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Small businesses set to be the biggest loser if land grab without compensation becomes commonplace

expropriation

Many South Africans believe that land grabs will only directly impact those whose land is expropriated if land grabs without compensation become commonplace. According to Frank Knight, CEO of Debtsource – a specialist credit management company – the impact of such land grabs will however be far deeper and more damaging to our economy than many appreciate.

“One of the contributing reasons why Africa has been slow to step out of poverty, is because property rights have not been respected across many parts of the continent” says Knight. He explains that African property owners, such as small farmers that own subsistence-living land in Africa, are unable to use their property in obtaining loans, as lending institutions are not able to rely on property as collateral for such loans. Knight goes on to say that “the effect of this is that the farmer is unable to leverage his land, thus keeping him in the cycle of subsistence farming. Instead, if the farmer was able to access that capital, small businesses could spring up which would create employment and wealth.”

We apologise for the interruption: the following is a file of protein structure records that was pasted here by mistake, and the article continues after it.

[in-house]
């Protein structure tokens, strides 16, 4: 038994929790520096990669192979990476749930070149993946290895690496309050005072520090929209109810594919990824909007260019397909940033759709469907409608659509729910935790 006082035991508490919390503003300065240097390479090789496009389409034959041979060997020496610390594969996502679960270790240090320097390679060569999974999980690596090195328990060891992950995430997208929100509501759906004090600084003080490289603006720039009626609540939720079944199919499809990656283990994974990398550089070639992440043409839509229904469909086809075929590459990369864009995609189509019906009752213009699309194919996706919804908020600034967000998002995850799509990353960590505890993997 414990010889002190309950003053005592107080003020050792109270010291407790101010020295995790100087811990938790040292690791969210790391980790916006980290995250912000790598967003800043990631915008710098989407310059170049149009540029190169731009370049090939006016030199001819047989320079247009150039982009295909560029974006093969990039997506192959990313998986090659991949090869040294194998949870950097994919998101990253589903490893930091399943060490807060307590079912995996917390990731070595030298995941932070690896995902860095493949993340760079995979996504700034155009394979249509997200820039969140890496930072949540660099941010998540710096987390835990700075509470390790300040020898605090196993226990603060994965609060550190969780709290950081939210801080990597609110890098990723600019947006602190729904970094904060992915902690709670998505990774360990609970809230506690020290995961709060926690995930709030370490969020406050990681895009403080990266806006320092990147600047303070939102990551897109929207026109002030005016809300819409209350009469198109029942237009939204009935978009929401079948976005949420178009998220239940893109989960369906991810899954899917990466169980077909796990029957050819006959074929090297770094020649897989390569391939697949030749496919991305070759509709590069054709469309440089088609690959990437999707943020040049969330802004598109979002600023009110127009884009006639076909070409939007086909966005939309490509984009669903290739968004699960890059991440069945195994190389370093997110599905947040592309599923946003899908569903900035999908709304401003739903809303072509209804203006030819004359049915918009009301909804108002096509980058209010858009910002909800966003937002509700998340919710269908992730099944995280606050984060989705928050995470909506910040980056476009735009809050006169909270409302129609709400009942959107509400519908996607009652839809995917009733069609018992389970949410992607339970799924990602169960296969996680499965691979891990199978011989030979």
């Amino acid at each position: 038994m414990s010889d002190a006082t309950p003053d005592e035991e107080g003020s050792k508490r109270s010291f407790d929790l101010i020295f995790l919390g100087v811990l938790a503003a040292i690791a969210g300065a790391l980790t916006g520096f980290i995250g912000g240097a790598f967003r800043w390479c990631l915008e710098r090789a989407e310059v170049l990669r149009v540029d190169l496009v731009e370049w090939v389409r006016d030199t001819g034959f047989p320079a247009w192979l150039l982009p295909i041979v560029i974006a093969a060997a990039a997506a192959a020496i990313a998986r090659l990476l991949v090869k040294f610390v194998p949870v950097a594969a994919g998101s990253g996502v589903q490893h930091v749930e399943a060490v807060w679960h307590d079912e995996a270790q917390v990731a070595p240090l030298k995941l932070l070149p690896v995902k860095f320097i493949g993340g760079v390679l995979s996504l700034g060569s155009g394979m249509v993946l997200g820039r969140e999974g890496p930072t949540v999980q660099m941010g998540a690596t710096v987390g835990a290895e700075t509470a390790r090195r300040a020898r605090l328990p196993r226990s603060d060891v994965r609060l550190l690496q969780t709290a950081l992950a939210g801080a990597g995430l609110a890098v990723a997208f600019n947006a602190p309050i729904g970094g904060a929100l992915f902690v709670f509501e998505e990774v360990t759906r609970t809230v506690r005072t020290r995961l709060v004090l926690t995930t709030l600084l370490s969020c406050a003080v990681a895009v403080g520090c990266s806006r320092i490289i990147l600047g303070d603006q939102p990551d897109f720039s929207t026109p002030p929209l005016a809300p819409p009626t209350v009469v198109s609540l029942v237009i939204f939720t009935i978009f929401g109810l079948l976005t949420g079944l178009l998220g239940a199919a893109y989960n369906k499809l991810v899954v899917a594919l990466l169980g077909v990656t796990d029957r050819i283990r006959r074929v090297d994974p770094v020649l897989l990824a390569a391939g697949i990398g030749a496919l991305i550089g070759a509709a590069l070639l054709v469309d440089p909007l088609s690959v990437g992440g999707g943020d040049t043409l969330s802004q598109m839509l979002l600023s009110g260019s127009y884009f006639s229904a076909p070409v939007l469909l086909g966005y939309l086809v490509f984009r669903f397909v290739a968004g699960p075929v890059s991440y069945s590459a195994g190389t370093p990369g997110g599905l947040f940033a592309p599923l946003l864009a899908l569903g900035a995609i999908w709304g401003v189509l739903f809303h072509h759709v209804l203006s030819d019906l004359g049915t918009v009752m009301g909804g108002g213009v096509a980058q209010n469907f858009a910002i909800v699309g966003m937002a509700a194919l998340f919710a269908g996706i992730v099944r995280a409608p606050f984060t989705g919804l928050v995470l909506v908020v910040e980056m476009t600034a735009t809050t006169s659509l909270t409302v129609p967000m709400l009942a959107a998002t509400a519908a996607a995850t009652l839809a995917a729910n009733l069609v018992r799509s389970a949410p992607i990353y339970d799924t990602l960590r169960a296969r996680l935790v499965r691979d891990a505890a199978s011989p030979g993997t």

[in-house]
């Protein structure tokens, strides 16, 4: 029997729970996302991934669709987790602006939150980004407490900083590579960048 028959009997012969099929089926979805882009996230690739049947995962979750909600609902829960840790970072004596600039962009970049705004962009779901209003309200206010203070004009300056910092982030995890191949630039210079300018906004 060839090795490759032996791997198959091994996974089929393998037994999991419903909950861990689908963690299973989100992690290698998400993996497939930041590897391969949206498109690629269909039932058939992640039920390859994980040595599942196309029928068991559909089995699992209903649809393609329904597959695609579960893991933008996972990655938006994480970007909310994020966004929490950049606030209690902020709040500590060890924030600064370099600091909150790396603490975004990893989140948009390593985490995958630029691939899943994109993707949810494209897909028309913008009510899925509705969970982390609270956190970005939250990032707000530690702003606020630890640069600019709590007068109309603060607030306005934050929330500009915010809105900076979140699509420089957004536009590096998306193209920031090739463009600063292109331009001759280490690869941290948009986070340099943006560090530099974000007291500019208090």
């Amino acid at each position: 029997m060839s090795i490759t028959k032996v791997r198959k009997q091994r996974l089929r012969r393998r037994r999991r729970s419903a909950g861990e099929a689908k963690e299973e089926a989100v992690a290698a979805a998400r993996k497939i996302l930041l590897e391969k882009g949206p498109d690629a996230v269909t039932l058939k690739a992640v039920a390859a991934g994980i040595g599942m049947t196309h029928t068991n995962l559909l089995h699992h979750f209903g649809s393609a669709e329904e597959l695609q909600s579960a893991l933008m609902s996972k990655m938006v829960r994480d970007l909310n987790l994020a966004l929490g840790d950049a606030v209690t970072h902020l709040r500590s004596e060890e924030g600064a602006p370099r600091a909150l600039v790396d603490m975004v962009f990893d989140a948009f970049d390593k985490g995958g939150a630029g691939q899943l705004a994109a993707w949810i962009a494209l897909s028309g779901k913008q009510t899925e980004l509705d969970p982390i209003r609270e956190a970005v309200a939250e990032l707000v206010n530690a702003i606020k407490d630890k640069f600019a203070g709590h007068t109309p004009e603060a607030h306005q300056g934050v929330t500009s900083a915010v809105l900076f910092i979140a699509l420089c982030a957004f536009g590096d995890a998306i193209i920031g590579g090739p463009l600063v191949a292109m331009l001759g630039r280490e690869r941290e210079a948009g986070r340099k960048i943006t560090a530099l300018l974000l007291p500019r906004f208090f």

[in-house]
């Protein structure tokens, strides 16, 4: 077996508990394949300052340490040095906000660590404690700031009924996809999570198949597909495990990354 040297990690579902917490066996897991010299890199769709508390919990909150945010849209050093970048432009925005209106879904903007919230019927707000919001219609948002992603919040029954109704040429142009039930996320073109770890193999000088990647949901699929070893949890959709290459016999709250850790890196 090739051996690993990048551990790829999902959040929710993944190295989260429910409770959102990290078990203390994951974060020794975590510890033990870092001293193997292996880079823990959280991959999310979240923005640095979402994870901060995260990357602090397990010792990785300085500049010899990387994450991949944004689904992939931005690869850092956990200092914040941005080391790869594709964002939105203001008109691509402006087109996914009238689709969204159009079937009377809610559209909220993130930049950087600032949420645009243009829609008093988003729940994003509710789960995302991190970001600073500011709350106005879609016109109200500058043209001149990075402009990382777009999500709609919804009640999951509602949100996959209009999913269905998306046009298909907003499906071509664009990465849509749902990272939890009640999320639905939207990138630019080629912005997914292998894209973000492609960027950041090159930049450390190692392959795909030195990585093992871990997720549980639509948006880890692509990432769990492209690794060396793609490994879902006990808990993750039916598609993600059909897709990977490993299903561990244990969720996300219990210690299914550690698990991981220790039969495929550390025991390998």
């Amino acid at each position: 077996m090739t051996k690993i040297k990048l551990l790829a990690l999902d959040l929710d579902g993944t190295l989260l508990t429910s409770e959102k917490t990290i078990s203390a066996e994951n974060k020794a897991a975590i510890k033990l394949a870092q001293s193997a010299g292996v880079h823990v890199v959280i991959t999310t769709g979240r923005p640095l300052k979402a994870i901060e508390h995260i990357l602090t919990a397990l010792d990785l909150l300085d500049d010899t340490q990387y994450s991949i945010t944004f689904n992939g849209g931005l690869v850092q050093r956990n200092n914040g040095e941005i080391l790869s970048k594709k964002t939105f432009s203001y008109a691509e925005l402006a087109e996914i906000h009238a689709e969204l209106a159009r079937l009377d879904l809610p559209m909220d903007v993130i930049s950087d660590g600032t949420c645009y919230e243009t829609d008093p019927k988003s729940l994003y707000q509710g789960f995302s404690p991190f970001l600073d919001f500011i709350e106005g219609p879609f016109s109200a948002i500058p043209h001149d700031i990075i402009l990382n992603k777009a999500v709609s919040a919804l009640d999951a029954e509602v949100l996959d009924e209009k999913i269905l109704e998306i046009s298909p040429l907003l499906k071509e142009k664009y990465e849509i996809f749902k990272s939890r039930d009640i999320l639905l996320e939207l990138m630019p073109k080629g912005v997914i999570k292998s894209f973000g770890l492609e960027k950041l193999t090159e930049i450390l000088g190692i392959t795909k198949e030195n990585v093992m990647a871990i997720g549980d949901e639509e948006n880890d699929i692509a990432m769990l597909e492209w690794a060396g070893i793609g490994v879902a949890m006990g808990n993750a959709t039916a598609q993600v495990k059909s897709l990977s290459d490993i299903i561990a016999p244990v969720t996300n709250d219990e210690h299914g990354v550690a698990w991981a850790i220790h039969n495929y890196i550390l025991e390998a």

Knight further contends that if property rights are not respected, or if they are discriminately respected, lenders will not extend loans against this. “A right which is discriminately applied is no right at all” says Knight. He continues by stating that the most commonly used example of this problem in Sub-Saharan Africa, is of course Zimbabwe, where banks and financial institutions had long since given up providing loans to budding entrepreneurs using their properties as security, thanks to government policies in that country that undermined such ownership.

“Most small businesses that require start-up funding or early stage financing, are required to provide security for such loans from banks and other financiers, without which such businesses will not easily get off the ground or will falter early on”, explains Knight. He states that in many cases, properties that have been paid off over a period of many years are offered to financiers as the required security for starting the business. If funders consider that security to be questionable, or in any way feel that their rights in reclaiming such security may be undermined, loans using property as collateral will either be minimised, confined to loans against specific property types, or as is the case in other parts of Africa will dry up altogether.

Knight concludes that this will be a real tragedy for South Africa. “We look towards the small business sector to drive employment; wealth creation; and an increase for our tax base in our country. Diminishing access to funding by applying property rights discriminately will not help employment and certainly not drive the economic growth we so badly seek.”